Migrating into a collaborative world of story-telling

The curriculum requires students to share stories of migration to Australia post-Federation, and to make that more engaging, St Peters students will be creating a Virtual Museum. Teacher Librarian in Upper Primary, Christina Wheeler, says students have “conducted interviews with migrants, collected primary source evidence and will use secondary source evidence as well,” using that research to create engaging stories of migration.

“Students really love the open style of the task, which is also coupled with their developing IT skills,” says Christina. Last term, student leaders ran workshops for their peers to teach students different applications and different presentation tools.  

For the second year, Deborah Abela, Children’s Author, has been invited as a special guest to conduct three-day workshops, helping students turn their research into engaging stories. “The Year 6s are also studying her historical novel, Teresa, which is a story of migration to Australia in the 1950s,” explains Christina. The workshops are a great way to help “turn student stories into something evocative and empathetic.”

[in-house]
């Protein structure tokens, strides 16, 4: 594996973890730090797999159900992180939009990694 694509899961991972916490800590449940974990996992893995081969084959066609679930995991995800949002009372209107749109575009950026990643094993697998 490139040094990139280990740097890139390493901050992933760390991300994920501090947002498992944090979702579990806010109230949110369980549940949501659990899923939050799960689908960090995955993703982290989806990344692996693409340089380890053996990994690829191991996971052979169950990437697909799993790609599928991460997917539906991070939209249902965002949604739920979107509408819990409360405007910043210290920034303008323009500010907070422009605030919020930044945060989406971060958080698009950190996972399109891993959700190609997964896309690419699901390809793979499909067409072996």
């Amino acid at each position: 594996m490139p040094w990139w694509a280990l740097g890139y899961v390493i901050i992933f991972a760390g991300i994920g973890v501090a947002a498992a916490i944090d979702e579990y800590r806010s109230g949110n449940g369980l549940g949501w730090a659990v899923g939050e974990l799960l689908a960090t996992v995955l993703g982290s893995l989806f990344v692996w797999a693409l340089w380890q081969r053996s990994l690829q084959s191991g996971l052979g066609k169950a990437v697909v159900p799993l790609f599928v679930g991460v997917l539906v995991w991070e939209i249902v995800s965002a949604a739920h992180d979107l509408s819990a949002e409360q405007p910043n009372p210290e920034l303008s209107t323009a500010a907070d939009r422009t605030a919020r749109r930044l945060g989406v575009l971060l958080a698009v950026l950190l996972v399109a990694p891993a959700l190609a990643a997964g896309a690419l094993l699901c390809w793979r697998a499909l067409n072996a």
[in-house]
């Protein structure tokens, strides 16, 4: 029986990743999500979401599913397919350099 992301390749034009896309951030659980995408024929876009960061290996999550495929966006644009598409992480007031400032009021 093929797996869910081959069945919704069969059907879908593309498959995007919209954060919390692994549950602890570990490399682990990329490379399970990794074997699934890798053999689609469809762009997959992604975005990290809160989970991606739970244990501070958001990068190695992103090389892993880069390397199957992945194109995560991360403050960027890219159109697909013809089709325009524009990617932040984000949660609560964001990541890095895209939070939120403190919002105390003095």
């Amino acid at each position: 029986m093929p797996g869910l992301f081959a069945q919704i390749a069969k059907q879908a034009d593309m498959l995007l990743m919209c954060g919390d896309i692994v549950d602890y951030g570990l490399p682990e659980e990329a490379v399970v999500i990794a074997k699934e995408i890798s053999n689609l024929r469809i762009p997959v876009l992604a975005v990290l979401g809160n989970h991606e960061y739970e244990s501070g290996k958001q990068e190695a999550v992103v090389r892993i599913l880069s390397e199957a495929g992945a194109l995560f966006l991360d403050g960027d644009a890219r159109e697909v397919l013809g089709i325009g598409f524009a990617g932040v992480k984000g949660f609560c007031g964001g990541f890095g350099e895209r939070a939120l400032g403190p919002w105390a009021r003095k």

With a lot of preparation and collaboration going into the project, Deb explains what students are doing “right now is exactly what I did to create my book.” Deb says, “hopefully that makes it more real for the kids. I can also tell them how fascinating I find the whole process of research and creating a story out of these really interesting lives these people have had.”

“I did the same thing a couple of years ago with Teresa where I wrote about my dad’s migrant story coming from bombed Malta to Australia after World War II.”

Deb says, “the really lovely thing is a lot of the kids have chosen someone from their family. What I love about that is they’re discovering the facts they never quite knew. They might have known the general story of their family but they didn’t know that specific detail, which is often what brings a story to life. It makes the audience, go ‘Wow, that’s amazing!’”

“They’re really getting into it—it’s really exciting.” 

“There are great moments when a story really comes to life for the Year 6 students and I can see it in their eyes,” enthuses Deb. “For me, I think reading and writing is all about making connections, whether I’m the reader of the book or whether I’m the author. When you see that in their eyes and you go ‘There it is! You made that connection because of storytelling. For me, the story is really powerful and when it comes to life like that—it’s magic.”